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Math Movies Games

The Real MIT Blackjack Mastermind 195

Posted by samzenpus
from the king-of-counting dept.
Wade Roush writes "21, the top movie at the box office last weekend, has everyone talking about the real identities of the MIT blackjack team members fictionalized in the movie and in the 2002 book, Bringing Down the House, on which the film is based. Last week a number of stories pointed to former MIT student and Las Vegas resident John Chang as the model for the Micky Rosa character, the club mastermind played in the movie by Kevin Spacey. But Boston-area Internet entrepreneur and real estate developer Bill Kaplan is saying that if anyone is the basis for Micky Rosa, it's him. Turns out Kaplan now battles the "e-mail churn" problem as CEO of Newton, MA, startup FreshAddress, which helps companies correct the outdated e-mail addresses in their customer databases."
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The Real MIT Blackjack Mastermind

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  • by eebra82 (907996) on Wednesday April 02, 2008 @08:54PM (#22946854) Homepage
    More info on blackjack professionals can be found over at blackjack.org [blackjack.org]. They cover some info on the MIT team as well.
  • by STrinity (723872) on Wednesday April 02, 2008 @09:21PM (#22947060) Homepage
    Card counting isn't a scam, but some of the tricks they used to keep the house from twigging to what they were doing comes pretty close -- disguises, aliases, having lookouts stationed at different tables waiting for a hot deck, at which point they'd signal a team-mate to come over and law down the big bucks.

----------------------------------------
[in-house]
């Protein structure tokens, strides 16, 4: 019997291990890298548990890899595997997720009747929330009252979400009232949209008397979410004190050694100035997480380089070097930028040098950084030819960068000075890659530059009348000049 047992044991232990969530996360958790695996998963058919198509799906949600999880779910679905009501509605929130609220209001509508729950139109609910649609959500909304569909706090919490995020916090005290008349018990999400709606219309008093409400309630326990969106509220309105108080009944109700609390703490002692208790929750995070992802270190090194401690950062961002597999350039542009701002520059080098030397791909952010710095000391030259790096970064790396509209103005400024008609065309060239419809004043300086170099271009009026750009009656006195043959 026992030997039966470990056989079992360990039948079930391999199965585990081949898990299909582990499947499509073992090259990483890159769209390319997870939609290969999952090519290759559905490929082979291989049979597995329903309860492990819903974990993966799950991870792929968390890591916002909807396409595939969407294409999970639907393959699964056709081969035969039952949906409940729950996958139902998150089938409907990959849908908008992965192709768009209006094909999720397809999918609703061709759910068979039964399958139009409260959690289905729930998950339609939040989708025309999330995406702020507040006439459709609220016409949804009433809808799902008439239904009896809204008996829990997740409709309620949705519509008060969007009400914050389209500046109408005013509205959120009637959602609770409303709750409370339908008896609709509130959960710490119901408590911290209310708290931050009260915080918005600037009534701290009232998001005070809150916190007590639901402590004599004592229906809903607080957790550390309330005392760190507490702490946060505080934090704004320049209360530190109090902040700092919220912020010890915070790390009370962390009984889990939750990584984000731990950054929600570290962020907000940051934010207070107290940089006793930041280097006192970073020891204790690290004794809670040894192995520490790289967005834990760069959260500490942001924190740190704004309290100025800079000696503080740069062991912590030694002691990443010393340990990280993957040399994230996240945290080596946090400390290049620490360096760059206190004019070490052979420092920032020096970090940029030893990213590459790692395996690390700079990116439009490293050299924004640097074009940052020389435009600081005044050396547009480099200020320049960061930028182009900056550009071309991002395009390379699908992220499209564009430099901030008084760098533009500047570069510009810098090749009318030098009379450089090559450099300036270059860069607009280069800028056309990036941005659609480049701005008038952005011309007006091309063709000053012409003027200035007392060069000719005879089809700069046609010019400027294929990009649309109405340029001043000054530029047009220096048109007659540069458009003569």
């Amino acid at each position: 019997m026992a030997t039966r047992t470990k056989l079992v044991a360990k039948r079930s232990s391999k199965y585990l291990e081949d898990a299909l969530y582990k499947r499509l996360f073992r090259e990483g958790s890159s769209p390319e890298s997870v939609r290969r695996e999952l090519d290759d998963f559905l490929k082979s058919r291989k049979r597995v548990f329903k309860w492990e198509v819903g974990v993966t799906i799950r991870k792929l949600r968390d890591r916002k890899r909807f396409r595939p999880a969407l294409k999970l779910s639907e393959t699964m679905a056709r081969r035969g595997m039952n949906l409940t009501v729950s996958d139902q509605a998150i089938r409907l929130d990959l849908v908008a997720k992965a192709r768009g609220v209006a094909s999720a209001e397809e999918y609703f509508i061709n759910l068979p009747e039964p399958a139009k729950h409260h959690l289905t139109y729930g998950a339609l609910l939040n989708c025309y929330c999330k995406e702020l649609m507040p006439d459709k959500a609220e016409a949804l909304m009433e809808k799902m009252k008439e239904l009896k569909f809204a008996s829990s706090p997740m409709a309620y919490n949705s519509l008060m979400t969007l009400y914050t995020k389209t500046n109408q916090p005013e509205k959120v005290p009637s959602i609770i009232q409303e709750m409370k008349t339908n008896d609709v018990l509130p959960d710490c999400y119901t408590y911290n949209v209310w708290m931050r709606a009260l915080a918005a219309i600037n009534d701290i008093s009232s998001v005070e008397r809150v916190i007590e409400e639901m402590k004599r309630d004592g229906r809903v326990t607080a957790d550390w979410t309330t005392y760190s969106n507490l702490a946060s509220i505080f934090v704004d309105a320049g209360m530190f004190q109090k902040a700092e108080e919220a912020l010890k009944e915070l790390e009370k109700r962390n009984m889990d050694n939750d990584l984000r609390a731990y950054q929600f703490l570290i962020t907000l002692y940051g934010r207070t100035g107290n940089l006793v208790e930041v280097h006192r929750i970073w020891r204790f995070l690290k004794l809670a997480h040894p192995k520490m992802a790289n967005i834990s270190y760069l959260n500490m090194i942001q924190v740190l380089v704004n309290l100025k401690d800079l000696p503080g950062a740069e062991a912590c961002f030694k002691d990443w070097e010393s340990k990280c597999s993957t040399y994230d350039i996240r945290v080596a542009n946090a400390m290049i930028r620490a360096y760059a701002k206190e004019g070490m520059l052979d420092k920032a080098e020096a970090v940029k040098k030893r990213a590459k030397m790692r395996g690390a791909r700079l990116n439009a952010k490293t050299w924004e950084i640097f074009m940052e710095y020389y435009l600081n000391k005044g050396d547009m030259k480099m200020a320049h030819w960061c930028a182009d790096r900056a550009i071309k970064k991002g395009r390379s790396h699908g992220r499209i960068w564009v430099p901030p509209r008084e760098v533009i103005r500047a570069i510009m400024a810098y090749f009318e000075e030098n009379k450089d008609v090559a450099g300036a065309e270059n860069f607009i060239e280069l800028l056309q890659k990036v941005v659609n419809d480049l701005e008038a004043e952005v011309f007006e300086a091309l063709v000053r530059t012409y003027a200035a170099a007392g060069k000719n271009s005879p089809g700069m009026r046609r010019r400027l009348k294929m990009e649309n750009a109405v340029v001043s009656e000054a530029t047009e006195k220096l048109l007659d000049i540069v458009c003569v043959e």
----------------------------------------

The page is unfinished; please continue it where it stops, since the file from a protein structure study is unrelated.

• by jorghis (1000092) on Wednesday April 02, 2008 @09:34PM (#22947136)
    Card counting is waaayyyyy overhyped in terms of effectiveness and profitibility. You (or your teammate if you are sneaky) have to sit there for a long time losing money waiting for a 'hot' shoe. A hot shoe really isnt all that hot either, think 51% in favor of the player. Then you have to bet huge in order to make up for all the time you sat there losing money. Do the math here for just one second, a 1% player advantage is about 10 dollars a hand winnings on average with a thousand dollar bet. In addition to all that hot shoes wont last for very long either, so dont go thinking "hey 10 bucks a hand for a few hours sounds pretty good to me". You will be doing good just to make up for all the hands your teammates spent losing money while you waited for a hot shoe.

    Even these famous teams that everyone talks about werent really all that profitable. Sure, millions of dollars may sound like a lot but thats divided up among dozens of team members over the course of several years. It wasnt 5 guys over a few weekends like in the movie 21. Do the division a few times and it quickly becomes apparant that it really isnt worth it even if you discount the fact that you are risking a large sum of money in the endeavor. If you are going to get a lot of dedicated people together and put lots of money at risk you can do a hell of a lot better than playing blackjack.

    It may make for good books, movies, etc. but if card counting was really all that effective vegas would be losing money to a brand new team every week. There is a reason everyone isnt doing it and its not because adding one for a face card and subtracting one for a low card requires 1337 math skills.
  • by ushering05401 (1086795) on Wednesday April 02, 2008 @09:44PM (#22947200) Journal
    "And both of them have epic class A freakouts when someone smart enough to see through them tries to outsmart them."